Pats O-line issues vs. Jets called for quick change

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Pats O-line issues vs. Jets called for quick change

FOXBORO - When the Light went off Sunday night, the Patriots realized they had a communication problem.

This was the scene: Late in the second quarter, Tom Brady got called for intentional grounding in the end zone when Sebastian Vollmer and Danny Woodhead both got bulldozed by Jets' defender Jamaal Westerman. That play was preceded by center Dan Connolly snapping the ball when Tom Brady wasn't looking, a move that resulted in a loose ball that Brady somehow pried away from a Jets defensive lineman.

On the Patriots sideline, offensive tackle Matt Light got up from his seat with his fellow linemen and said in very clear tones that the offensive line was being hung out to dry by the length of time it was taking to establish all the presnap responsibilities.

At that point in the game, the Patriots were huddling and before each snap, offensive coordinator Bill O'Brien was being relayed Jets defensive substitutions from the booth upstairs while getting the right playcall established and relayed into Brady.

Brady then would call the play, get to the line, wait for the Jets' defense to declare, identify the middle linebacker to set the blocking schemes, get the changes - if necessary - to the wideouts and backs.

Bill Belichick, when asked about some of the false start penalties Logan Mankins has taken this season, alluded to the hardships the offensive line is under with the style it employs.

"As an offensive team we have too many penalties collectively," Belichick explained. "Some of those false start penalties, although they're certainly the responsibility of the player that false starts, they're also related to a certain degree to coaching, the overall cadence system, the quarterback-center rhythm, timing, calling, if you will. There's a few things involved there. When one guy moves and nobody else does, is he wrong? Yeah. But, the harder we make it, the more likely that is to occur.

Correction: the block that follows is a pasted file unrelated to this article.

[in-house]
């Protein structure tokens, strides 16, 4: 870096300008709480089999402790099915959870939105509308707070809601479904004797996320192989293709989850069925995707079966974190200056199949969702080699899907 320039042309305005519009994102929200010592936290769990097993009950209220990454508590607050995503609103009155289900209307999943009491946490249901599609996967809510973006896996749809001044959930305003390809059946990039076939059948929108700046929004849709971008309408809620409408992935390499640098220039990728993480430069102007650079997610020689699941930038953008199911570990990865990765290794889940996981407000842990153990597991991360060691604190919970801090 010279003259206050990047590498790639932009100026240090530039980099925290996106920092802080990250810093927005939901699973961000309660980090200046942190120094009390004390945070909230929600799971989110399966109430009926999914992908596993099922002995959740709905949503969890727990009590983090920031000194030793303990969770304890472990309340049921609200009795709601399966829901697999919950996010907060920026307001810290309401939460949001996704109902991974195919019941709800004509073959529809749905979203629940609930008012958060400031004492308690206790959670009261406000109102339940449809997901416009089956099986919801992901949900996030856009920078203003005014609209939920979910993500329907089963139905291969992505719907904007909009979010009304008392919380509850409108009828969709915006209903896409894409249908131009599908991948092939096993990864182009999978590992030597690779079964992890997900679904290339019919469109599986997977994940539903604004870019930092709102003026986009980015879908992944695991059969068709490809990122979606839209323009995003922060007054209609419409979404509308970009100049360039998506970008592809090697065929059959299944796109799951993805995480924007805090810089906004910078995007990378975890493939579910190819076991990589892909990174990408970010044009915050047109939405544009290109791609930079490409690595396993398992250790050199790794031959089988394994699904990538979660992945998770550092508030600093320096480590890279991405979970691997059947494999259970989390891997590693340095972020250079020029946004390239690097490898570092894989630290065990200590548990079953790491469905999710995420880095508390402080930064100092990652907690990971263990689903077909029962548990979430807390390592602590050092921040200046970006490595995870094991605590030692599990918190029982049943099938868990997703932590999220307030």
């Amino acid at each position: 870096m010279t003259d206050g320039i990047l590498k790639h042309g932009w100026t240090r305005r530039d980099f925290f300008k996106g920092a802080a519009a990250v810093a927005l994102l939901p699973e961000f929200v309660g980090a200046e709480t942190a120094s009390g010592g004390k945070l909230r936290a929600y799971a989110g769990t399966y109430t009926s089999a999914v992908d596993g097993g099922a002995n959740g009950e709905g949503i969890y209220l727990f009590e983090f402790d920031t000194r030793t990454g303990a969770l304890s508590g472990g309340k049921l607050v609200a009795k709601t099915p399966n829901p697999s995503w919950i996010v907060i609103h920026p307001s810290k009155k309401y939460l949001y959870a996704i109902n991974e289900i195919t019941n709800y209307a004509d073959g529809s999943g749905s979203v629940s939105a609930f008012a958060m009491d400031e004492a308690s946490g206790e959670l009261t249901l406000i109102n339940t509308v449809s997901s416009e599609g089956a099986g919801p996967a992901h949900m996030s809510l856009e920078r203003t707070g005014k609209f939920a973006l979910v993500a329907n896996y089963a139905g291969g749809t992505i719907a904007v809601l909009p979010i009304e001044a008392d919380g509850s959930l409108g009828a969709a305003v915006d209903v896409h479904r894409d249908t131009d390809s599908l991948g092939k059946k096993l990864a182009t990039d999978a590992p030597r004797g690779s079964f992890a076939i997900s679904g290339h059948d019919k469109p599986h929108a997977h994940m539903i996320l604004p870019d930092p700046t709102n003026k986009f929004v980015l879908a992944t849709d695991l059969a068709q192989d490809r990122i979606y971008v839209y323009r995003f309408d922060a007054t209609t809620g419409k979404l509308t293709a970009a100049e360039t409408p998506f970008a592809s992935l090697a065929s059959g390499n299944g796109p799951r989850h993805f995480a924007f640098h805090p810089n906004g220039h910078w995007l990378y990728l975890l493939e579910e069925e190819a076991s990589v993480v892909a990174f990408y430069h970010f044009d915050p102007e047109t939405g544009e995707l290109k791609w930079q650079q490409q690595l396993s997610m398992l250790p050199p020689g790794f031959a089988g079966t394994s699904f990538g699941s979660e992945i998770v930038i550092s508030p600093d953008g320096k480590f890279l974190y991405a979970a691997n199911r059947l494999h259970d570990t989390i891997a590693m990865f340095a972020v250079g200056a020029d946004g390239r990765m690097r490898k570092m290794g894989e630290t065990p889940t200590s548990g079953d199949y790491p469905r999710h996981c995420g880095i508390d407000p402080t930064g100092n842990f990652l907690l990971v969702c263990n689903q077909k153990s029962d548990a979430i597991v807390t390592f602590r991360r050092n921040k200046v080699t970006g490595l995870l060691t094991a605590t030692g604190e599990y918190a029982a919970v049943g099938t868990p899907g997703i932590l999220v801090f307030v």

"We have to be careful of the advantages to doing things a certain way ... maybe there's some disadvantages to doing them that way too and those are things we talk about and we work on," Belichick added.

Sunday night, after Light made his feelings known, the Patriots went hurry-up. Instead of processing the Jets' defensive alignments and personnel first and then probing for pre-snap voids - essentially letting the Jets defense dictate to them - the Patriots made the Jets react to them by not allowing them to sub and snapping the ball before New York could process what was coming.

It's a good job by Belichick and the offensive staff to realize they were asking a lot from their offensive line Sunday night. Too much, apparently.

"The more things that are involved, the more multiples there are, the more chance that something will go wrong," said Belichick. "If we just go up there and snap the ball on '1', to me, if we have a mistake on that it's a total lack of concentration.

"(But) if you're up there and reading and you have a lot of communication and calls . . . we do that," he acknowledged. "And it helps us in a lot of ways and it certainly enables us to handle some pressure and to make some play calls that we've had tremendous production on.

"I don't want to change that, but at the same time, one of the consequences of that is we've had more false start penalties, things like that. Twelve men in the huddle," Belichick pointed out. "We've gotta eliminate those. That's our responsibility. That's not great defense, that's us not being able to operate cleanly. It starts with the coaches and the system we run and then to the players."

And the Patriots were smart enough Sunday night to tweak the system. Success followed.

Belichick makes surprise address at NCAA lacrosse banquet

Belichick makes surprise address at NCAA lacrosse banquet

It's been well-established that Bill Belichick has a strong affinity for the sport of lacrosse. That the NCAA Division I men's and women's lacrosse Final Fours are taking place at Gillette Stadium this weekend means that the Patriots head coach has an opportunity to be around the highest level of college competition the sport has to offer. 

And he's taking full advantage. 

Not only did he meet with and speak to the Boston College women's team on Thursday, he's also met with the Ohio State men's team, and he took a few minutes to speak to all eight finalists at the Division I lacrosse banquet on Thursday night before the weekend of play got underway.

"I know that for us, fortunately, we've been to a lot of these games, and we've come out on the good side on some and not on the good side on others," Belichick said. "But just the experience, the competition of playing at this level and playing against this type of competition for what's at stake this weekend, it's just an awesome experience for you and your families."

Belichick explained that he had seen all eight teams play at one point or another this year, and he sounded like a fan of them all as he closed his remarks.

"It's really exciting to watch," he said. "You guys play with a lot of class, a lot of heart, a lot of toughness, and that's what I admire. Hopefully, we can play like that this coming year."